In any industry that makes use of compressed air, there are four types of compressed air to consider. These are: process air, which is compressed air that comes into direct contact with the product; non-contact air, which is compressed air that is not meant to come into contact with the product; instrument air, which is compressed air that is meant for process instruments and control; plant air, which is compressed air that is used to clean machinery and operate tools.
When it comes to analyzing air contamination in the food industry, process air is the main focus. This process air finds its way into packaging operations, but also the mixing, cutting and drying of ingredients, as well as the transportation and propulsion of food in certain systems.
All these operations that bring compressed air into contact with the product either directly or indirectly, are considered key sources of air contamination.
Sources of contamination
Contaminants are bound to creep in and develop in any compressed air system. Air contamination can come in from or develop in:
The Atmosphere: Apart from gaseous contaminants, the atmosphere that is pulled in by the compressor will also contain particulate matter, water vapour, oil vapour, and micro-organisms.
Air Compressor: The compressor adds its own range of contaminants, notably oil vapour, oil aerosols, and liquid oil.
Air Receiver and Piping: The accumulated contaminants from the earlier stages inevitably end up in the receiver as well as the distribution piping. This leads to the growth of micro-organisms; the resulting chemical reactions give rise to pipe scale and rust.
Earlier posts have described the filters and dryers in place to screen out contaminants. There are the coalescing filters that screen out the oil aerosols and the wet particulate; dust removal filters remove dry particulate; adsorption dryers remove water vapour; and adsorption filters remove oil vapour. But these systems alone are not sufficient. As described above, there are many areas in the compressor system that encourage microbial growth.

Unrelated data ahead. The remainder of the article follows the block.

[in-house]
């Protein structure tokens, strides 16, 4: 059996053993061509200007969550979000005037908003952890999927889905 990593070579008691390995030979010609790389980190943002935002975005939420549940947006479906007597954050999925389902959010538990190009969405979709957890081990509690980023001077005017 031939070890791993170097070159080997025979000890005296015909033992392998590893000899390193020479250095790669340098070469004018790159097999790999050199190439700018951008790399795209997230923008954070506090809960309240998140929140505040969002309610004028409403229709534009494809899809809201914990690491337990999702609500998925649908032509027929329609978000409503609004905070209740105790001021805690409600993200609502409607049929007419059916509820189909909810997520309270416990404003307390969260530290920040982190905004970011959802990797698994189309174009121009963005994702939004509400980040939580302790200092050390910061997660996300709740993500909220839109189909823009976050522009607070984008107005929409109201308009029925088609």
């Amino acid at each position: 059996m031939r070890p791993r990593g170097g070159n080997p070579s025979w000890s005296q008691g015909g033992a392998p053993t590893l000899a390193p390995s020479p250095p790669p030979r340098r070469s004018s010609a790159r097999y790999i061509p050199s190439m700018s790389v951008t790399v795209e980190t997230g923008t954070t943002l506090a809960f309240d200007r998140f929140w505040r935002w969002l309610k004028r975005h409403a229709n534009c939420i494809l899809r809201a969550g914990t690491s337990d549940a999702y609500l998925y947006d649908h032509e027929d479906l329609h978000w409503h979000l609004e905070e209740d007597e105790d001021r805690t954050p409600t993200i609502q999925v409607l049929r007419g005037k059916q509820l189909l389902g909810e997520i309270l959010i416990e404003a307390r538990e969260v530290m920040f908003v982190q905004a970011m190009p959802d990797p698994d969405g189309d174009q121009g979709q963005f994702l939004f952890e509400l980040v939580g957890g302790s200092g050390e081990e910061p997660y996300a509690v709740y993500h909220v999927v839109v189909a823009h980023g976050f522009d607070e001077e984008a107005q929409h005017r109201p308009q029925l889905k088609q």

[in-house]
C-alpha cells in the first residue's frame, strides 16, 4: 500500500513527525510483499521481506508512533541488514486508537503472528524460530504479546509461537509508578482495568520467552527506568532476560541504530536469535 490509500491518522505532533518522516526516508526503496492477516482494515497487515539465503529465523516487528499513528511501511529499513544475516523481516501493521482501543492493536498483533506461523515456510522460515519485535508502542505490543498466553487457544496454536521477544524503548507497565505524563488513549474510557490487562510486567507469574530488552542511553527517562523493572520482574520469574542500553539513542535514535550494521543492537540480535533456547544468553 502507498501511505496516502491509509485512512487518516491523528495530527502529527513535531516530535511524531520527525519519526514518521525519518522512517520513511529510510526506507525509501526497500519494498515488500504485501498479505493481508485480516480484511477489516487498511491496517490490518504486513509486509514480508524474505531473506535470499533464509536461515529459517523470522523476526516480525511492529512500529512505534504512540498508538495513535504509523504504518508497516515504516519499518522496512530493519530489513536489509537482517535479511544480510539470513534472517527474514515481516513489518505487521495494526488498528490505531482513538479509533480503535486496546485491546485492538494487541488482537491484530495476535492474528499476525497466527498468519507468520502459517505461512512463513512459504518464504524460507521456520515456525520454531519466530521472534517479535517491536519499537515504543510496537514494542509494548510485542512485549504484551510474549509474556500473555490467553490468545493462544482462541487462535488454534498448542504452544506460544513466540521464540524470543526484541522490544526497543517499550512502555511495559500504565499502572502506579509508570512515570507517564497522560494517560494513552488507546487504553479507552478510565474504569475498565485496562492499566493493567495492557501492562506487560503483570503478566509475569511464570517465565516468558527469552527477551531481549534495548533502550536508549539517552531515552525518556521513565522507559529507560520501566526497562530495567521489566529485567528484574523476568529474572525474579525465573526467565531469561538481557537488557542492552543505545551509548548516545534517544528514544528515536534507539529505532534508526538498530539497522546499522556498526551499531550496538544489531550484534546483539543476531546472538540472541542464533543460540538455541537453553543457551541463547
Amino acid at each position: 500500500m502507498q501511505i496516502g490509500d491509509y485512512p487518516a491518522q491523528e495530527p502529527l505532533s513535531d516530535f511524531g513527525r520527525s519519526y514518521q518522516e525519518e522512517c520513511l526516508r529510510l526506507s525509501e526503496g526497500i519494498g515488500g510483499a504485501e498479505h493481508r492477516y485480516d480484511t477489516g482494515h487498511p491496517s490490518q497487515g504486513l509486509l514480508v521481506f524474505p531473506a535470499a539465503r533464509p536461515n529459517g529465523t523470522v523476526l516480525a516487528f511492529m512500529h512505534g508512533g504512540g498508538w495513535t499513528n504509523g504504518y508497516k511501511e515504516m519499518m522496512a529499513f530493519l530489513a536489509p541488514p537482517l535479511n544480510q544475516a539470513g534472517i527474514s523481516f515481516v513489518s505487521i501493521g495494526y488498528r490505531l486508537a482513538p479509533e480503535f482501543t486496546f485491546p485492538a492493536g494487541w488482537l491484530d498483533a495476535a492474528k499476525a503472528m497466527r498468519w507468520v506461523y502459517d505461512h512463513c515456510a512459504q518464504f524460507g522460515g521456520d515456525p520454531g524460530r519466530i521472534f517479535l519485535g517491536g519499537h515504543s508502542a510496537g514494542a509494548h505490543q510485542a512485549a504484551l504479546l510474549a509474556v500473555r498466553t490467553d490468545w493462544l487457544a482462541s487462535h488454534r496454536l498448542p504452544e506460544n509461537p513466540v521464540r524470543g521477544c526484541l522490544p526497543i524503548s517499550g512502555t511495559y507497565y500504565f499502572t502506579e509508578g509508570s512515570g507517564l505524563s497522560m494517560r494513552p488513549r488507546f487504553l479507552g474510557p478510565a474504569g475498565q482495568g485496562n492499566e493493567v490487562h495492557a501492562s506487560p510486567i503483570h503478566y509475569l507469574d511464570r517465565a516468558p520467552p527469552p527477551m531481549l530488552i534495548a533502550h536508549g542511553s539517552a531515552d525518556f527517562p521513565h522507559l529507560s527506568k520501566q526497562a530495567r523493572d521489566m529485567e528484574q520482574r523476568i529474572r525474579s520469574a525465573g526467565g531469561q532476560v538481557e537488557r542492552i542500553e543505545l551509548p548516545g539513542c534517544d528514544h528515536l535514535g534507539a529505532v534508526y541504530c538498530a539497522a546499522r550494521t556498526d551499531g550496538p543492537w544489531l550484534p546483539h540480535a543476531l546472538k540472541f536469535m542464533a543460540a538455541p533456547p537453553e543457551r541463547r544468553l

The main step to limit microbial growth is to put in place sterile air filtration at specific points of contact. These trap the microbes and prevent them from coming in contact with the food product.
Point-of-use filters in general are installed right before any specific piece of equipment or application; they are generally much more effective than after filters. Other filters such as activated carbon (removes particles too small to be removed by the coalescing filters) and dust filters may also be installed at points of use.
Given the abundance of food safety standards and guidelines on maintaining clean air, regularly monitoring (with dew meters for instance) and testing the purity of compressed air is the best way to limit air contamination. That’s because the composition of contaminants in the air varies from moment to moment as does the build-up of contamination within the compressed air systems.
In addition to this, leading safety guidelines concur on the need to remove moisture wherever possible and maintaining a dew point of at least -26° C/-15°F (to limit microbial growth). They also advise setting up of filtration (with a DOP efficiency of at least 99.999%) at any point where the compressed air is likely to come into contact with the product.
It must be noted that these point-of-use filters must be maintained regularly; elements must be changed at least once or twice a year in the first two stages; the replacement frequency needs to be doubled for filter elements in stage three. Dryers, air lines, and drain taps too must be regularly maintained.
If you are looking to set up your food operations or to step up you existing operations in a manner that is both economical and compliant to high standards of hygiene, safety, and purity, explore Pneumatech’s range of products. Or get in touch with us right away.